Sunday, 20 May 2012

France, Day 2: Paris

29 April 


After a great sleep in a bed so wide I had to keep stretching my arm out to make sure I wasn’t alone, we woke to a perfect Paris spring day. Whoever wrote “I love Paris in the spring time” probably had the wonderful good fortune to first meet her in that lovely season when I am sure there are at least 100 flowers for every tourist. Solomon, indeed, in all his finest was not dressed as grandly. 

A fantastic hot shower in soft-as-silk Paris water, a dash of make-up (for me at least), and we were ready for breakfast, so down we headed to the ground floor and into the breakfast room, a room with yellow stone walls and wrought iron furniture, a small room where nobody could remain unseen and anonymous. Having been tipped off by wonderful travel guides such as the DK Eyewitness series on the importance of acknowledging other people in shops and restaurants, as we entered the room we politely offered a “Bonjour” to our fellow diners, all four of them. As it turned out, one couple was Italian – their French, of course, was far superior to ours – and the other couple was English, and their accents were such that it actually made us feel a little better about our own attempts.  

Our waitress, a delightful woman of African descent whose name was, if I recall correctly, Iris, brought us coffee and we feasted on light as air, buttery croissants, pain-au-chocolat and delicious, creamy yoghurt. It was a great way to start what was to be a day, indeed, of awe and wonder.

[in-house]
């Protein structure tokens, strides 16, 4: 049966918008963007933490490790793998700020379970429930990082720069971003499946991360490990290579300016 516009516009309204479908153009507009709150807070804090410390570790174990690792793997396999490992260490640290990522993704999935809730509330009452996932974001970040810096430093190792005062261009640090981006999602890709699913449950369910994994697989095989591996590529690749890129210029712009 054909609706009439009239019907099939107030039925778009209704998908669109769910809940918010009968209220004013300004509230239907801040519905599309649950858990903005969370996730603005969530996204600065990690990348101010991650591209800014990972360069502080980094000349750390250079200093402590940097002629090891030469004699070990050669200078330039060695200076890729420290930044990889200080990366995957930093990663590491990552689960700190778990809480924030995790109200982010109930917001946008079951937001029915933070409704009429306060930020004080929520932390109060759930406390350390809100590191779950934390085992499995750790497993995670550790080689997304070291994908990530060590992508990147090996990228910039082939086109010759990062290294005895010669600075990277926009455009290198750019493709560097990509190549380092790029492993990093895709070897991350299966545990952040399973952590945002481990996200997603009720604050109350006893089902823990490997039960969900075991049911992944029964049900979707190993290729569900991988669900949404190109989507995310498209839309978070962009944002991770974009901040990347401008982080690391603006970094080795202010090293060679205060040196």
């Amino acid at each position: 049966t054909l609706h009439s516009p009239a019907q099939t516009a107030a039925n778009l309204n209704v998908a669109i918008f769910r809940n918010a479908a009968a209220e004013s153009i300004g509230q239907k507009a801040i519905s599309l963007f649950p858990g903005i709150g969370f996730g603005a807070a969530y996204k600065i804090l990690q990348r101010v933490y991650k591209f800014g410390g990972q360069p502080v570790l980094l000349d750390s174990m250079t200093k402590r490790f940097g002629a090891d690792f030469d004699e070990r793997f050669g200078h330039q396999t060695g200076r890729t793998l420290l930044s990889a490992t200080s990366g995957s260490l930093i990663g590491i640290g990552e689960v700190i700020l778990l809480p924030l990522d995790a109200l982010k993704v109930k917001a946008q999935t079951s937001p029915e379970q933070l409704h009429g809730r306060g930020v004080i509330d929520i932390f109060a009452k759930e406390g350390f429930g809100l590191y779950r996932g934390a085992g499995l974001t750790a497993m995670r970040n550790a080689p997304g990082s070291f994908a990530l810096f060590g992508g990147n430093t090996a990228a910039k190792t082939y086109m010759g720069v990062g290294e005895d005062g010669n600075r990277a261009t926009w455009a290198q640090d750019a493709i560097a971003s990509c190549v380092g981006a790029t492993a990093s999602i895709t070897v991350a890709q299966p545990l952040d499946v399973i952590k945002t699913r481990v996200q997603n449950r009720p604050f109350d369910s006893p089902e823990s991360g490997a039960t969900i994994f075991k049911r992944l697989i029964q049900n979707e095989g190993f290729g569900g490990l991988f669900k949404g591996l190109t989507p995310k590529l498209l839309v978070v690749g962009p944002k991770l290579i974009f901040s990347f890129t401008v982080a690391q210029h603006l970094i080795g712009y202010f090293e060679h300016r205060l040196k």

Leaving the hotel, our first stop was the Jardin des Tuileries.  Through the gates by the metro entrance, and we were in a world of true beauty.  To our left, the Louvre in all its magnificence, but we wanted to keep that for later, to prolong the anticipation; today was just for walking and looking.   
 

Jardin des Tuileries
 
With our shoes becoming whiter and whiter by the second from the dust of the chalky white pathways, we strolled through avenues of magnificent trees, past statuary both stunning and whimsical, paused at fountains which in another city would have a park  all to themselves such is their loveliness, were wooed by banks of perfect spring blooms.
 
 
The white pathways = dusty white shoes
(so worth it)
 

We delighted to see donkeys taking small children for rides under the elms and mulberries, were transported back to childhood ourselves by a fabulous carousel, and were oh-so-impressed by elegant Parisiennes promenading in their beautiful clothes and high heels, looking themselves like part of the artwork on show. 


 




With our back to the Louvre, we walk toward the Place de la Concorde, and the Eiffel Tower came into view slightly to our left. Straight ahead of us, lined up in perfect symmetry to the Louvre and the gardens, is the Arc de Triomphe. Wide stairs lead us up to street level. We pause to admire some superb artwork, huge hands that hold the promise of friendship and connection. Fantastic!  A young guy comes up to us and asks us to take his photograph. We oblige, of course. He then offers to return the favour. We hesitate, thinking of all the dire warnings we have read on Trip Advisor about people who have lost valuable camera equipment to unscrupulous people offering just such a favour. Stuff it, we think, life is too short to spend every moment expecting the worst. We hand over our camera and pose with the magnificent Obelisk of Luxor in the background. Our photographer - who we discover is from Brazil - tells us he thinks we will like the photograph, hands our camera back, shakes hands with us and wishes us a happy holiday. See, it really does pay to maintain some faith in human nature.